In January, 2017, weeks after plaintiffs filed their motions for summary judgment, the Bureau sent letters to NMFS and FWS stating that it wanted to clarify that the agencies were now engaged in formal consultation. AR 0001–04; AR 0005–08. The Hoopa Valley plaintiffs contest that these letters are sufficient to show that the federal defendants have in fact reinitiated formal consultation. In contrast, the Yurok plaintiffs now concede that the federal defendants have reinitiated formal consultation but ask the court to order the defendants to perfect their formal consultation by following the procedures outlined in Section 402.14 for conducting formal consultation generally.

II. PROCEDURAL BACKGROUND

On July 29, 2016, the Hoopa Valley Tribe filed suit against the Bureau and NMFS seeking declaratory and injunctive relief and alleging that the federal defendants are in violation of the ESA because they have failed to reinitiate formal consultation on the impact of Klamath Project operations on threatened Coho salmon. Hoopa Dkt. No. 1. Hoopa Valley's complaint asserts four claims for relief: (1) failure to reinitiate formal consultation on the 20132023 Klamath Project operations, brought under the citizen suit provision of the ESA and alternatively, under the APA against both the Bureau and NMFS; (2) failure to prepare an adequate Biological Opinion for the 20132023 Klamath Project operations as required under Section 7 of the ESA, brought against NMFS; (3) violation of Section 9 of the ESA by "taking" threatened Coho salmon in excess of the amount authorized in the incidental take statement, brought against both the Bureau and NMFS; and (4) violation of the APA and Magnuson–Stevens Fishery Conservation and Management Act by failing to consult on essential fish habitat, brought against both the Bureau and NMFS. Id.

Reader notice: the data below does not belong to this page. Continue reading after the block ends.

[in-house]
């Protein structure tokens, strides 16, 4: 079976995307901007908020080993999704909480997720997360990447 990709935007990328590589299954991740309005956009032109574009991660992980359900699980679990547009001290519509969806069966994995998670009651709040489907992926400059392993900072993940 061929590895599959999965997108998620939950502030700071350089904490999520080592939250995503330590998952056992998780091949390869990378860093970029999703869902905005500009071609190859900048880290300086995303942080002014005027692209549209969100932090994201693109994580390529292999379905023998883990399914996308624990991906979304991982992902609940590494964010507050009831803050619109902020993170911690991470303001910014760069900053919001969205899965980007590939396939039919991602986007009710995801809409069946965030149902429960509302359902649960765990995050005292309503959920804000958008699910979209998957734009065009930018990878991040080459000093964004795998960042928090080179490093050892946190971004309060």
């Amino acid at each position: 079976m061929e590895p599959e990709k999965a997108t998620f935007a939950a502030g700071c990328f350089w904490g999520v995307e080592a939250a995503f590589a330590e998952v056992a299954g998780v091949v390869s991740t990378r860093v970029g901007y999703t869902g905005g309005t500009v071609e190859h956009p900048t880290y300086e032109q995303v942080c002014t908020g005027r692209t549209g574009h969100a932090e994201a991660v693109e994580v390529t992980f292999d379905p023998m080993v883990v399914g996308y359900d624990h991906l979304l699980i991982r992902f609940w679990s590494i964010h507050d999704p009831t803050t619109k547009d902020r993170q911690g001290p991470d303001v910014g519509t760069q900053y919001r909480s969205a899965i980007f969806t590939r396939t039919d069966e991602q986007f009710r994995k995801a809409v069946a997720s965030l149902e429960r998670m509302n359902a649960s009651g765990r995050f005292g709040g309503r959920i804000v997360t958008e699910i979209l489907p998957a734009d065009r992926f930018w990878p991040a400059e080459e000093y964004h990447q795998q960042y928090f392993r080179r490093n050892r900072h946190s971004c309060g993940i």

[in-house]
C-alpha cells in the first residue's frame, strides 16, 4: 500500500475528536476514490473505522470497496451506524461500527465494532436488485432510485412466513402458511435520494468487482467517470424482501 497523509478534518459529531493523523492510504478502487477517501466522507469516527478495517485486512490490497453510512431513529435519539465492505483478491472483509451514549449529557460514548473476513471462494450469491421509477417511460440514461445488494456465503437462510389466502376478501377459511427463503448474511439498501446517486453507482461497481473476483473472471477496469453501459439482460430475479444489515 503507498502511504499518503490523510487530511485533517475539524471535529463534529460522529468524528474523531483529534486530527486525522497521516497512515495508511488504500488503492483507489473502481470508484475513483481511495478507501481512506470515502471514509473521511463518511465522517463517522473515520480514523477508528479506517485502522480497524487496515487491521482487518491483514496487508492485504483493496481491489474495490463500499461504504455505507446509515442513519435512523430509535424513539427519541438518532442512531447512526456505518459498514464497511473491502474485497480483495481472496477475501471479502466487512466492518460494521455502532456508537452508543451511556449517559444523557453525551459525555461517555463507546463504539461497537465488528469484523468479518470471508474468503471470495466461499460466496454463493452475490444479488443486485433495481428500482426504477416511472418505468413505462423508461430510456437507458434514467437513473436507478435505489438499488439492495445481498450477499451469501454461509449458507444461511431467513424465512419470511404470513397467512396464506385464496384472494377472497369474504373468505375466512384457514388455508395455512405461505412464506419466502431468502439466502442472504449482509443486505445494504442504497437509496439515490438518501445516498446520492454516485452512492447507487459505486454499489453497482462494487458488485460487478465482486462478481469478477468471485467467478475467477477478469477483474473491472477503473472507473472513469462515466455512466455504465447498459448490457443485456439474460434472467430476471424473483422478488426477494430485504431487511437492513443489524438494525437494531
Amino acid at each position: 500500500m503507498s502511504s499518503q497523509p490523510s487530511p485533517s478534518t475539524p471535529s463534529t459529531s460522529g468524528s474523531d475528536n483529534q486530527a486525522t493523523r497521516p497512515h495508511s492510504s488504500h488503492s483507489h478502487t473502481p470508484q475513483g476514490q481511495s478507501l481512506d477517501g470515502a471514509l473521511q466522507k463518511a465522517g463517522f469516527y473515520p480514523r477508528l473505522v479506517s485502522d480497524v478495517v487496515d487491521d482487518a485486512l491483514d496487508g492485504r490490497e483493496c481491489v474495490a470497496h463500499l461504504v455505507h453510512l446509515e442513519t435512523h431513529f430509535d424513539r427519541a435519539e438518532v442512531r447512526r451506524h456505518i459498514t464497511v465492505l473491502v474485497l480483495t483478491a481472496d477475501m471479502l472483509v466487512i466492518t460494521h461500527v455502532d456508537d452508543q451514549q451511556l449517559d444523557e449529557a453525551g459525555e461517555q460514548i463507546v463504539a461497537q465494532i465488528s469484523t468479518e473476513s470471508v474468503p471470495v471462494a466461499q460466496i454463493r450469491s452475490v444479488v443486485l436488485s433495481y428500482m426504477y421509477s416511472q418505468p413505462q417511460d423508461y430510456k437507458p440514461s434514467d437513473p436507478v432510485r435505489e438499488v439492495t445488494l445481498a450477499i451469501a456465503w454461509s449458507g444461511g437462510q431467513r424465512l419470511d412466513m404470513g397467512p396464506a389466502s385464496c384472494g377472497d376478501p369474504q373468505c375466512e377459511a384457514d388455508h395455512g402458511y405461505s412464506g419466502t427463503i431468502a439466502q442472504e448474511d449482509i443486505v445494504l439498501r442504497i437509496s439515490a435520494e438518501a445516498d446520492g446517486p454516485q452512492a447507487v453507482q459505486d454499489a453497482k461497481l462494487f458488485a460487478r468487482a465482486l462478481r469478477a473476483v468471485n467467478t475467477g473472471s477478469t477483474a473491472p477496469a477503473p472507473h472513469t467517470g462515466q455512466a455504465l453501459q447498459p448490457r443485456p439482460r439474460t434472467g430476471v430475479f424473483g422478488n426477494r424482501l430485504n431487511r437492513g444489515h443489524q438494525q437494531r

A. Motion to Dismiss

The federal defendants moved to dismiss all of these claims, asserting that Claims I, III, and IV were not cognizable against NMFS, that Claim III failed against the Bureau because plaintiffs had failed to show an imminent Section 9 violation and because the Bureau had immunity from Section 9 liability, and that Claims I, II, & IV were "prudentially moot" because the agencies had already begun "informal consultation." Hoopa Dkt. No. 33. In the alternative, the federal defendants requested that the court stay claims I, II, and IV so that the agencies could focus on their informal consultation process. Id. at 22. The briefing and hearing schedule on the motion to dismiss was originally extended by stipulation of the parties. After the Yurok case was filed and the Hoopa Valley and Yurok plaintiffs filed motions for summary judgment, the court extended the hearing on the motion to dismiss to be heard at the same time as these summary judgment motions.

B. Motion for Partial Summary Judgment

The Yurok Tribe and commercial and conservation fishing groups filed their complaint on November 29, 2016, mostly mirroring the claims raised by Hoopa Valley. Yurok Dkt. No. 1. The Yurok Tribe's claims differ in two primary ways: (1) their Claim II does not specifically challenge the 2013 Biological Opinion ("BiOp") but instead alleges generally that both the Bureau and NMFS are in violation of their substantive duties under Section 7(a)(2) of the ESA; and (2) their Claim III, the "taking" claim, is asserted only against the Bureau. Id.

On November 30, 2016, and December 1, 2016, the Hoopa...